As families return to in-person holiday gatherings after lengthy delays caused by the pandemic, cognitive changes in an elderly loved one may be alarmingly apparent. Visiting with parents and grandparents after being apart for possibly longer than a year may lead to the worrisome discovery that mom or grandad have undergone changes that are impacting their physical condition or thinking skills.
The Alzheimer’s Association generally sees the number of calls to its 24-hour helpline (800-272-3900) swell during and after the holidays, when people visiting with friends and family whom they may not have seen since the last gathering become aware that something is not quite right.
“Our free helpline is staffed around the clock to ensure that people looking for answers have somewhere to turn,” said WNY Chapter Executive Director Jill Horner, M. Ed. “If mom seems distracted or unable to follow conversation, or if dad can’t seem to remember where to put dirty dishes, the realization that something is ‘off’ can be quite startling, especially after being apart for an extended period of time,” said Horner. Those “a-hah” moments usually lead to a realization that a professional assessment should be scheduled, and to a great deal of questions. The Association’s Helpline is an ideal place to find answers and resources for additional assistance. “Helpline calls often lead to local referrals to our Chapter for additional resources such as education programs and care consultations,” says Horner.
Ignoring indications of cognitive impairment out of fear or denial can lead to greater heartache down the road, and the possible worsening of the situation. The Alzheimer’s Association has compiled a list of 10 Warning Signs of Alzheimer’s, which include:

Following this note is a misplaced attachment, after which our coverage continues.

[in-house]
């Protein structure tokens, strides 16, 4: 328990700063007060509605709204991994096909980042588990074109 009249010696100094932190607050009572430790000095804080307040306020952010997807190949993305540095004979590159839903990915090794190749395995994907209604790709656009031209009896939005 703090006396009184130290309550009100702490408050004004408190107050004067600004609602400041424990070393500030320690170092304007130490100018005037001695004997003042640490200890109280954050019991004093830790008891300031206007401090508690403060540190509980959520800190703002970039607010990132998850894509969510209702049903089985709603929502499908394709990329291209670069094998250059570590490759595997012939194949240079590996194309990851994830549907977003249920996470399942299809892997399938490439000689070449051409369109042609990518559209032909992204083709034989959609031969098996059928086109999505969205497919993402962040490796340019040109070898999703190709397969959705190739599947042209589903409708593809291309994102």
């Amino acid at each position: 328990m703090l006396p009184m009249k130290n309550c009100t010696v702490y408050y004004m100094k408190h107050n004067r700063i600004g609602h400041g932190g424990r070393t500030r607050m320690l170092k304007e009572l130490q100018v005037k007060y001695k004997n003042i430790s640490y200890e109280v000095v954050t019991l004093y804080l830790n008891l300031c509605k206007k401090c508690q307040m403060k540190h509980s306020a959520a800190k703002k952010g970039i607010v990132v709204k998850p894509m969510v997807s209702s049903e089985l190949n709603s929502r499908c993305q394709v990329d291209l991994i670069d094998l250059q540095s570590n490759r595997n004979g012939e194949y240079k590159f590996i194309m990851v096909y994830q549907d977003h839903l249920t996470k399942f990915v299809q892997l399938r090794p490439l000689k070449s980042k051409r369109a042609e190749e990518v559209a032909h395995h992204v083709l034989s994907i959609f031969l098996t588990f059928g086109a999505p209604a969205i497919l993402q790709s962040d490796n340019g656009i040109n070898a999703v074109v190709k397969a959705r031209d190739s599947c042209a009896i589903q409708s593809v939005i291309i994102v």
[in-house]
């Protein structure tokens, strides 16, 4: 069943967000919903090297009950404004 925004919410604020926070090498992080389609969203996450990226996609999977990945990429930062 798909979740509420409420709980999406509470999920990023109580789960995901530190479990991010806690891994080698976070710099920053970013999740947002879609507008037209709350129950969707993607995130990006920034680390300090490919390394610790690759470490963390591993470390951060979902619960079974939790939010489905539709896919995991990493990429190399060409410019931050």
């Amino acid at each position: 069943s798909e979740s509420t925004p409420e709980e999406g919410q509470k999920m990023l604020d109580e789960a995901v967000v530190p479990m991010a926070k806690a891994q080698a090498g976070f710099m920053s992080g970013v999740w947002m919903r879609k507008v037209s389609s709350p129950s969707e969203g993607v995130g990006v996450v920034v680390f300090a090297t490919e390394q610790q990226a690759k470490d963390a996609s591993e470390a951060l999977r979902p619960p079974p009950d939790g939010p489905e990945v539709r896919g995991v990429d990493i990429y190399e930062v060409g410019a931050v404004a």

• Memory changes that disrupt daily life, such as forgetting important events
• Challenges in planning or solving problems, such as keeping track of monthly bills
• Difficulty completing familiar tasks, such as driving to routine places
• Confusion with time or place, such as the date
• Trouble understanding visual images and spatial relationships, such as reading
• New problems with words in speaking or writing, such as inappropriate words
• Misplacing things and being unable to retrace steps, such as putting ice cream in the medicine cabinet
• Decreased or poor judgment, such as giving large sums of money to telemarketers
• Withdrawal from work or social activities, such as forgetting how to finish a favorite hobby
• Changes in mood and personality, such as becoming angry or fearful
The 24-hour helpline can also provide help for caregivers, such as a listing of programs that offer care and socialization services. All calls to 800-272-3900 are free and confidential.